Thursday, July 11, 2024

Mild Nonproliferative Diabetic Retinopathy Without Macular Edema

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What Is Nonproliferative Diabetic Retinopathy

Diabetic Retinopathy

High blood sugar levels cause damage to the fine vessels that supply blood to the retina, the light-sensitive tissue inside your eyes. As this damage accumulates, your doctor can begin to see the earliest signs of diabetic changes in your retina distortion of the vessels and tiny retinal hemorrhages. When the damage has not progressed to the point where new, abnormal blood vessels are growing to try to replace damaged ones, then we call the diabetic damage nonproliferative diabetic retinopathy.

This color photograph illustrates areas of red dots and blots that indicate hemorrhage from diabetic damage to the retina. Also, there are white areas of fatty deposition in an area of swollen retina, a condition called diabetic macular edema

Diabetic Retinopathy Level And Management

Level of Retinopathy

Zone of retinal thickening 1DD in size within 1DD of the macular center

Fundus photo FA macular OCT Non center- involved macular edema: Two months to four monthsCenter-involved macular edema: retina referral within one week to two weeks =RecommendedNPDR=nonproliferative diabetic retinopathy PDR=proliferative diabetic retinopathy MA=microaneurysms Hemes=hemorrhages CWS=cotton wool spots VB=venous beading IRMA=intra-retinal microvascular abnormalities NVD=neovascularization of the disc NVE=neovascularization elsewhere VH=vitreous hemorrhage PRH=preretinal hem- orrhage CSME=clinically significant macular edema CI=centrally involving DD=disc diameter

Lastly, remember that diabetic macular edema can occur at any level of retinopathy, from mild NPDR to proliferative disease.

Traditionally, diabetic macular edema was classified as CSME if any of the following criteria were met:

1. Thickening of the retina at or within 500µm of the center of the macula 2. Hard exudates at or within 500µm of the center of the macula with thickening of the adjacent retina 3. A zone or zones of retinal thickening greater than 1 disc area in size, any portion of which is within 1DD of the center of the macula.32

Taken with an an Eidon True Color Confocal Scanner, this image shows a patient following extensive panretinal photocoagulation for proliferative diabetic retinopathy. Click image to enlarge.

How Is Nonproliferative Diabetic Retinopathy Treated

Not all forms of nonproliferative diabetic retinopathy require treatment to the eyes, but all patients require continued care and blood sugar control through their primary care provider. If the diabetic damage includes a significant degree of swelling in the central portion of the retina, a condition called diabetic macular edema, medical therapy with injections of drugs in the eye or laser therapy may be recommended for the eyes involved. Injections of medications have become the most common modern treatment for diabetic macular edema and have the greatest chance for arresting the progression of the diabetic damage and in some cases restoring some lost vision. Laser photocoagulation is also a common treatment for nonproliferative diabetic retinopathy with macular edema. In this kind of procedure, painless brief spots of bright light are used to treat the retina to reduce further loss of vision from diabetic macular edema. Laser surgery may need to be repeated several times. If the diabetic retinopathy progresses beyond the nonproliferative stage to the proliferative stage, a different type of laser therapy may be recommended.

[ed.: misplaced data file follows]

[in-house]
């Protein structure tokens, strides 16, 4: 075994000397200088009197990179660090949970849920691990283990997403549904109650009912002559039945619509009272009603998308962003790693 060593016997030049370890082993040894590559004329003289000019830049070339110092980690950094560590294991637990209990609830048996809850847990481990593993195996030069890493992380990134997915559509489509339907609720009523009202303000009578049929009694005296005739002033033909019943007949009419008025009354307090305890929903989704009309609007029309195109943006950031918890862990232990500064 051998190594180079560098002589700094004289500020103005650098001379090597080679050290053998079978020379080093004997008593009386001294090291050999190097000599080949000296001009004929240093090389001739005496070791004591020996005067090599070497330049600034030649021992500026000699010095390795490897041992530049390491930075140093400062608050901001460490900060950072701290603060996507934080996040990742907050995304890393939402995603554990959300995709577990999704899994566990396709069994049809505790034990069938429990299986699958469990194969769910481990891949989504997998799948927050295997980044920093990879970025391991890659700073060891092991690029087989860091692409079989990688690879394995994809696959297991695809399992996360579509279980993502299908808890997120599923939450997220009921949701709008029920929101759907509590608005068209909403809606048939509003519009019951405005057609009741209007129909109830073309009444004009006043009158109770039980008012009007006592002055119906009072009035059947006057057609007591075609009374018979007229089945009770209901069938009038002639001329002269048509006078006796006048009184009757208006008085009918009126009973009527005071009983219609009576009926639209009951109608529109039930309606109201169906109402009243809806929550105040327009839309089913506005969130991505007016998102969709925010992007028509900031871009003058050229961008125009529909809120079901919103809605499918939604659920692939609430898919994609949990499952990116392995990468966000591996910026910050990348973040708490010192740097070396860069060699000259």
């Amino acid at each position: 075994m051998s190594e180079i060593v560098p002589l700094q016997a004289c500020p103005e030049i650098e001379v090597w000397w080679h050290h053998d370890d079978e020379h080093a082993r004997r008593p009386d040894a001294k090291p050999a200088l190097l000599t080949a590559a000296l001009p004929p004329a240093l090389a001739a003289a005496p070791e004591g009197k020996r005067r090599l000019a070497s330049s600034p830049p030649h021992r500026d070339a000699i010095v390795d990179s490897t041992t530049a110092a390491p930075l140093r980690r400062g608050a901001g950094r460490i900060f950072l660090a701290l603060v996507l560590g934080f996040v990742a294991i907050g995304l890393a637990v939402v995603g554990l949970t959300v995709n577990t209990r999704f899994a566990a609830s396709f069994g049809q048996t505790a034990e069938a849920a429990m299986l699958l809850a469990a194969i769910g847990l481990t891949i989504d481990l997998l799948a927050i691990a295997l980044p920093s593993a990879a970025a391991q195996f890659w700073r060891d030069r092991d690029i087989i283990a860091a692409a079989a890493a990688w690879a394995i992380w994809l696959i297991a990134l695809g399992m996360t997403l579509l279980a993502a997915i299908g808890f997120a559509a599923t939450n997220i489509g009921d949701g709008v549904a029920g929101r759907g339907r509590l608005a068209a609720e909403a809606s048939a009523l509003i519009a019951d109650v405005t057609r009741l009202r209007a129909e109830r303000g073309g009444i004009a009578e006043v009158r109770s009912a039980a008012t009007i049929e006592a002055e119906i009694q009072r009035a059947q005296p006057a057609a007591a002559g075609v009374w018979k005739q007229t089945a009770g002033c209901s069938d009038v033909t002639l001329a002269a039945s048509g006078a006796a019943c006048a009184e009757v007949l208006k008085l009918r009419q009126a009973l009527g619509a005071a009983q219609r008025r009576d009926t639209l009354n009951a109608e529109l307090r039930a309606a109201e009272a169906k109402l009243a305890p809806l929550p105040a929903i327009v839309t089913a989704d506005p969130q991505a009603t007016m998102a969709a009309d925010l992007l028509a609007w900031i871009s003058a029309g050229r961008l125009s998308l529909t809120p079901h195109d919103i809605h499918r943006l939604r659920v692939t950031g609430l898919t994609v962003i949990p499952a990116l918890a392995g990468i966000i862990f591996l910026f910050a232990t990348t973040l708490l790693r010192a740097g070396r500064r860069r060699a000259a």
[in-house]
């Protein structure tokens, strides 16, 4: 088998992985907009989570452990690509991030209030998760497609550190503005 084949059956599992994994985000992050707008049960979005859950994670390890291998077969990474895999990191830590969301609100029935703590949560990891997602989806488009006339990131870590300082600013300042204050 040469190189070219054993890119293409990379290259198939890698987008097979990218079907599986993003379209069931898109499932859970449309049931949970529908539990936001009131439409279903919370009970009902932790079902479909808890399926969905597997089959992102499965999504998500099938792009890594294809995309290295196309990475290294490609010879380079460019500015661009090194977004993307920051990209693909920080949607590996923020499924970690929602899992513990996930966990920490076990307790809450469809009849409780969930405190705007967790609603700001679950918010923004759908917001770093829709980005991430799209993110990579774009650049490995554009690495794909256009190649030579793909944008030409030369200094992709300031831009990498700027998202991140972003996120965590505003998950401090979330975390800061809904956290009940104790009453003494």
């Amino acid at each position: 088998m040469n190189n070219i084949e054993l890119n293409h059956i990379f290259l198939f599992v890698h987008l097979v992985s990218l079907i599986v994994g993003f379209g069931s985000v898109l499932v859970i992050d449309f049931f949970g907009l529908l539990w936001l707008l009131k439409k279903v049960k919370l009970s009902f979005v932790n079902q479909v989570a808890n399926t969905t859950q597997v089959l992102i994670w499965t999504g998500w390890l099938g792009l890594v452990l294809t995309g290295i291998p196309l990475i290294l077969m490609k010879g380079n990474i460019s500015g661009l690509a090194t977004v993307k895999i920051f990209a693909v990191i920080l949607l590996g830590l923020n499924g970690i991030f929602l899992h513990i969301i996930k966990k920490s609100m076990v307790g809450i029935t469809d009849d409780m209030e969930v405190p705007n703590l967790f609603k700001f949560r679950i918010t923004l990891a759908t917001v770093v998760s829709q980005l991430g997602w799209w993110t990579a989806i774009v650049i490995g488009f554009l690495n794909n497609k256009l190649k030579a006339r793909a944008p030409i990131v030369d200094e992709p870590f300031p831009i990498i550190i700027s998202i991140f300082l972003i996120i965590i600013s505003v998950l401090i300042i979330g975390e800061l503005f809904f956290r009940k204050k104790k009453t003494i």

In 2020, we joined together with other elite retina-only practices and formed Retina Consultants of America, now the premier national retina provider in the USA.

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Treatment Depends On Severity And Ranges From Observation To Intravitreal Injection Or Laser Photocoagulation

For years, the treatment paradigm for patients with diabetic retinopathy was fairly well-established. Recently, however, the advent of anti-vascular endothelial growth factor injections and data from studies are changing some treatment patterns. Heres a review of how retina specialists currently approach these patients, after taking into account all of the recent developments.

Treatment Philosophy

Treatment for nonproliferative diabetic retinopathy depends on severity. Assuming theres no diabetic macular edema, most cases of mild NPDR can be observed. More advanced cases-moderately severe to severe NPDRcan be considered for treatment, which typically includes intravitreal injection or laser photocoagulation.

Severe NPDR in a patient with significant peripheral nonperfusion on fluorescein angiography.

Whether to use injection or laser, as well as the length of treatment, is up for debate. Obviously, if you ask 10 retina specialists, Im sure youll get different answers, says Tom Stone, MD, who practices in Lexington, Kentucky. For me, it depends on the underlying condition of the patient. If someone has kidney disease, hypertension, or if he or she smokes or is obese, these conditions will further compound the care of NPDR. I would consider anti-VEGF therapy in these patients. In other patients who have mild cases, I will just watch them and try to coordinate with their primary care physician to optimize their systemic status.

Moderately Severe and Severe Cases

What To Look For

Diabetic Retinopathy

Patients with NPDR generally present with hemorrhages of varying sizes, microaneurysms , hard exudates, soft exudates intraretinal microvascular abnormalities , and venous looping or beading.2,5,6 MAs are saccular outpouchings of retinal capillaries that have been weakened by a loss of intramural pericytes.4 The weakened capillary walls can leak or rupture, causing hemorrhages.2 IRMAs are either new vessel growth within the retina or preexisting vessels with proliferative endothelial cells that are moving through areas of nonperfusion. Presence of IRMA indicates ischemia and is a precursor to neovascularization.2 Venous looping and beading are caused by severe retinal hypoxia and indicate an increased risk for progression to neovascularization.2 When patients with diabetes are in your chair, its important to gather as much information about their condition as possible .